There’s also the option to switch to bass guitar mode, which ensures the best performance when you are processing a bass. In fact the Boss SY-300 will also work when fed with certain keyboard sounds and indeed other instruments, so if you have time to experiment you may surprise yourself.

When using the Boss SY-300 with other effects pedals, you should put the SY-300 at the start of the chain so that it receives a clean signal. It won’t work nearly so well if fed with distorted sounds, wah wah or if swamped in delay or reverb. You can put it after your tuner of course, and it should be OK after a compressor, and as the Boss SY-300 already includes a good guitar tuner, you can save space on your board by leaving your old tuner at home.



If even basic editing makes you nervous, the Boss SY-300 has a very neat trick up its very blue sleeve, and that is the Blender button. Remember that a patch can consist of up to three layers, each with its own oscillator, tuning, envelope and filter settings. Blender provides a very easy way to replace any of the current patch oscillators and their settings with any other oscillator copied from any other patch. By mixing and matching layers copied from existing patches you can create very different-sounding new patches, which may then be stored in the 100-slot user section. And if even that degree of editing worries you, there’s an online tone library that you can access where new artist sounds are being added all the time.

Having said that, I really would urge you to try the editor software and to use it to examine some of the factory sounds to see what makes them tick. It could be argued that the most complex part of the editor is the page that allows controllers to be assigned to a range of destinations, but a little perseverance pays dividends as this section is often the key to creating more sophisticated synth sounds. Here you can determine what the foot-switches control and you can also arrange, for example, to have an LFO or envelope control a filter frequency, or other key parameter.

The oscillator waveforms include the usual pulse, triangle, sine, sawtooth, and noise waves used in basic analogue synthesis but there’s an extra Sharpness control available when noise is selected that puts the noise through a tracking filter to give it a sense of pitch. The higher the control setting, the more defined the pitch. I found this to be a useful element in creating organ-like sounds by layering different octaves and then playing the result through the rotary simulator effect. This can be set so that the speed accelerates and de-accelerates when you press a footswitch to produce an effect very similar to a Leslie speaker. Layered behind a clean guitar it sounds pretty convincing as long as you keep switching speeds as a real organ player would.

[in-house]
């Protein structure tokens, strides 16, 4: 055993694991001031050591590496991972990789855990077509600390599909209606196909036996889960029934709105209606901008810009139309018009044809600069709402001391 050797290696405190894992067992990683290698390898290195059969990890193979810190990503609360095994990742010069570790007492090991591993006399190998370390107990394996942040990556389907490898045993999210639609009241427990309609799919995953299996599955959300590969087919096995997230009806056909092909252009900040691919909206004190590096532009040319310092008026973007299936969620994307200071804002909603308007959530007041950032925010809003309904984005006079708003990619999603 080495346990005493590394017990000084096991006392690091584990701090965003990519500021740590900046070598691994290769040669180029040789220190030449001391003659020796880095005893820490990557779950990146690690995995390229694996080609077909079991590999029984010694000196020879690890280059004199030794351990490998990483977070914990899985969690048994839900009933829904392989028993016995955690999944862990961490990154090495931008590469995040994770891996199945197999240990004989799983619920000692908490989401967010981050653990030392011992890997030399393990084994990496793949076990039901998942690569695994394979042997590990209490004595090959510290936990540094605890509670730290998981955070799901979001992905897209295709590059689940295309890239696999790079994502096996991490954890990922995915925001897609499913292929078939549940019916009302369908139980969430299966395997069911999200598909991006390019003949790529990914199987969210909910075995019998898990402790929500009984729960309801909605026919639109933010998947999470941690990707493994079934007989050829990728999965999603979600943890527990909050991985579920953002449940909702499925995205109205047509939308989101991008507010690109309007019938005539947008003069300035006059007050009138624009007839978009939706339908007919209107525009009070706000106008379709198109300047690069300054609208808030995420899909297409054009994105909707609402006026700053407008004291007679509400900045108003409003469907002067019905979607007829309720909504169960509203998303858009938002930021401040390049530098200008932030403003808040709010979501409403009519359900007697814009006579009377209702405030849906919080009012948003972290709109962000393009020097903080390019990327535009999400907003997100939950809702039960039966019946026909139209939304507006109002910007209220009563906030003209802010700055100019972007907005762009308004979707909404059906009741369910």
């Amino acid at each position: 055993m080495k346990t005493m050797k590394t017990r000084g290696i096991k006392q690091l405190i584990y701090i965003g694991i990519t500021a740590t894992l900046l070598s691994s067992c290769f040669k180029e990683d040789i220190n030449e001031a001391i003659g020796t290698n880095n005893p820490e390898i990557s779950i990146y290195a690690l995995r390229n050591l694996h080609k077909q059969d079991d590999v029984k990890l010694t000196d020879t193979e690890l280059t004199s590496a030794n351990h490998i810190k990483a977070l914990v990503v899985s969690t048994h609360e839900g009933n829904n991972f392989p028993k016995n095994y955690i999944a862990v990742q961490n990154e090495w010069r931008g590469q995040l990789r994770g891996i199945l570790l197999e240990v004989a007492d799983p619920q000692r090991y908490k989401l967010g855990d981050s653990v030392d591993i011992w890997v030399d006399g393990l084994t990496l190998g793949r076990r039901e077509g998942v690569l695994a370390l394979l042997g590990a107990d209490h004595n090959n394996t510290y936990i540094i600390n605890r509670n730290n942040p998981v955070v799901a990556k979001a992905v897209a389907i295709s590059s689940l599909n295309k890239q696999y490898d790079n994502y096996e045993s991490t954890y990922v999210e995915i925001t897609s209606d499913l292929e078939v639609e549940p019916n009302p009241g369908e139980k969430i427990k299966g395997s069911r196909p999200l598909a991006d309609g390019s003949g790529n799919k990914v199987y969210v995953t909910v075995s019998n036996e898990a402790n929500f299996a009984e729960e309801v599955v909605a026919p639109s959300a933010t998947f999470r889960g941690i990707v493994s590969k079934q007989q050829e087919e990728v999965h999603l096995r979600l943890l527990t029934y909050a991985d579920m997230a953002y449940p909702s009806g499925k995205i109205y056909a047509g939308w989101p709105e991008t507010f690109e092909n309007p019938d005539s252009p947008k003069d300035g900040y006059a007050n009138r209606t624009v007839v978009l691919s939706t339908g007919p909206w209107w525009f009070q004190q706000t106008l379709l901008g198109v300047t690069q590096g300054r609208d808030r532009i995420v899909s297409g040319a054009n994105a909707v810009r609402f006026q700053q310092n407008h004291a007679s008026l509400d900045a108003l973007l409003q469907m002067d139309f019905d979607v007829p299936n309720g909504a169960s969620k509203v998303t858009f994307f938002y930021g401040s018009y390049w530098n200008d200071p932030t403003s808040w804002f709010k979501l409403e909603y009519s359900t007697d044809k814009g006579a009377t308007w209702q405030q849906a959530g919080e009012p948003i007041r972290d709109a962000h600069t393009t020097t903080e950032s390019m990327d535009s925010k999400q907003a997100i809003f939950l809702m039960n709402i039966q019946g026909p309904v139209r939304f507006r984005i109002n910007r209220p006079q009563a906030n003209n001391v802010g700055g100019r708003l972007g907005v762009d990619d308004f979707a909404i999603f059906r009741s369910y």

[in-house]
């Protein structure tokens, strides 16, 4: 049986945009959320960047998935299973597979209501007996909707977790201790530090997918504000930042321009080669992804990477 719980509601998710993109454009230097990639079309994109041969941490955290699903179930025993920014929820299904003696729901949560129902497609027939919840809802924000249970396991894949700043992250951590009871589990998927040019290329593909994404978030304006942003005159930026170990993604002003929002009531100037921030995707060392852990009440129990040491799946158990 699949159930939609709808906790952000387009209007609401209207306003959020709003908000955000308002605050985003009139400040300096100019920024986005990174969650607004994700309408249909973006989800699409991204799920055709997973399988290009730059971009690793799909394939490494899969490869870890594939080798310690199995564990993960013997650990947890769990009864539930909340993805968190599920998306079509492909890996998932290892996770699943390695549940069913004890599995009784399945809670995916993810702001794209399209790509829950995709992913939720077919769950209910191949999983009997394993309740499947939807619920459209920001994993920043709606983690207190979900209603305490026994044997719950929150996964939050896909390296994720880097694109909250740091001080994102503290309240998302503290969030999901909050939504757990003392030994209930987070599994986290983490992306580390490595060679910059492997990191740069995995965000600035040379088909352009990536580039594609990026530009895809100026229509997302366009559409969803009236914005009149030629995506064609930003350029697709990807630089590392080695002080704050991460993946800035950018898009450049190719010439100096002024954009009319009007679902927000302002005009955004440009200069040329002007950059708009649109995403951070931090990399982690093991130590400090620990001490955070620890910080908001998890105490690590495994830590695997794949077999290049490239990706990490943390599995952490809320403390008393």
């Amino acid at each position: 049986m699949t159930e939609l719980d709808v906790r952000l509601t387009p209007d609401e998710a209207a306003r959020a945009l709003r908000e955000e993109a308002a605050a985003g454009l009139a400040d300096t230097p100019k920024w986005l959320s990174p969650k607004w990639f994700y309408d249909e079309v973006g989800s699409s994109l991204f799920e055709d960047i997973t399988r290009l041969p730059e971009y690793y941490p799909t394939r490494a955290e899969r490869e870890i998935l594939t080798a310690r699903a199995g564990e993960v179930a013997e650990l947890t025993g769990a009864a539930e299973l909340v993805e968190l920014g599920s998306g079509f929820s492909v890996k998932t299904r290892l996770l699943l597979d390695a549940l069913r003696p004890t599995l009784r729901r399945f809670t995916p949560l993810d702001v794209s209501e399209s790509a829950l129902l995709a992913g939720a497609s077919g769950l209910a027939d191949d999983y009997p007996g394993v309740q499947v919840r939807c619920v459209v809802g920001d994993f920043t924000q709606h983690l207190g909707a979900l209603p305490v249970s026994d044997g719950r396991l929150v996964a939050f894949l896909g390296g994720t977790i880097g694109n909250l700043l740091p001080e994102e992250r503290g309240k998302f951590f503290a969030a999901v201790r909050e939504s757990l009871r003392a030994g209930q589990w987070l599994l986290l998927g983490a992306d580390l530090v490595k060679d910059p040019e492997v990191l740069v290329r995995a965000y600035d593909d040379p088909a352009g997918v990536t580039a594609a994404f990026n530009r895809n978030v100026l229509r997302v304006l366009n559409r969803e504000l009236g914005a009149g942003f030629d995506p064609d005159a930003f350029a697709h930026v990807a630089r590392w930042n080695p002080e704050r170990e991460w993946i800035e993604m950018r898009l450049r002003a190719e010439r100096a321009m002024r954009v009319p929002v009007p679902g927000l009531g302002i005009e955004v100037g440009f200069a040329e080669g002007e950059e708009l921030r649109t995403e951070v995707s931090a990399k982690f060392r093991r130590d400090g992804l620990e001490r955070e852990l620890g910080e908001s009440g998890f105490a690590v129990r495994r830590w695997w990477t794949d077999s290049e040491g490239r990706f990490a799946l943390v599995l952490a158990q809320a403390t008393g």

Another feature that isn’t immediately obvious is the Layers page, which lets you set a different note range for each of the three oscillators so you end up with something rather like a keyboard split, but for guitar. This is really useful for keeping the low notes playing a simple bass sound while a more complex texture might be added to the higher register. You do, however, have to appreciate that this works purely by the note played and can’t be set to detect specific strings in the way that a hex pickup system can.


If there’s a tradeoff between the Boss SY-300 and sample-based guitar synths, it is that you get a much more natural playability with the SY-300 but at the expense of a more limited sound set. Despite being a digital device, the Boss SY-300 is designed to recreate a wide range of analogue-style synth sounds, from searing leads to deep basses, but it isn’t ever going to give you grand piano. I already own a Roland VG-99 plus a guitar fitted with a hex pickup and in many ways the HRM synthesis employed there is able to produce a similar range of sounds, though the VG-99 lacks the sequencing and some of the modulation options available of the Boss SY-300. Despite its strictly analogue-influenced sound engine, the SY-300 is able to serve up some stylish poly-synth pad sounds or ambient textures where the sequences, Isolators and Slicers can be used to create rhythmic pulses, ‘one note melodies’ or subtle timbral rhythms.

Digital pitch shifting is used to detune or retune the individual oscillators by up to 24 semitones up or down and you can also program pitch glides, though it seems odd that pitch shift can’t be applied to the raw guitar sound if you choose to use that as an oscillator source. When playing polyphonic pad parts, especially those that include pitch shifting, I find the result sounds more natural if I play partial chords of only two or three notes, or if I arpeggiate chords rather than simply strum them, though unlike most pitch tracking synths, strumming won’t upset the Boss SY-300. However, some complex chords occasionally confuse the filter tracking if you play all the notes at once, especially evident on patches that use tuned noise oscillators, but although this can sound a bit lumpy when heard in isolation, it’s much less noticeable when layered with the guitar sound.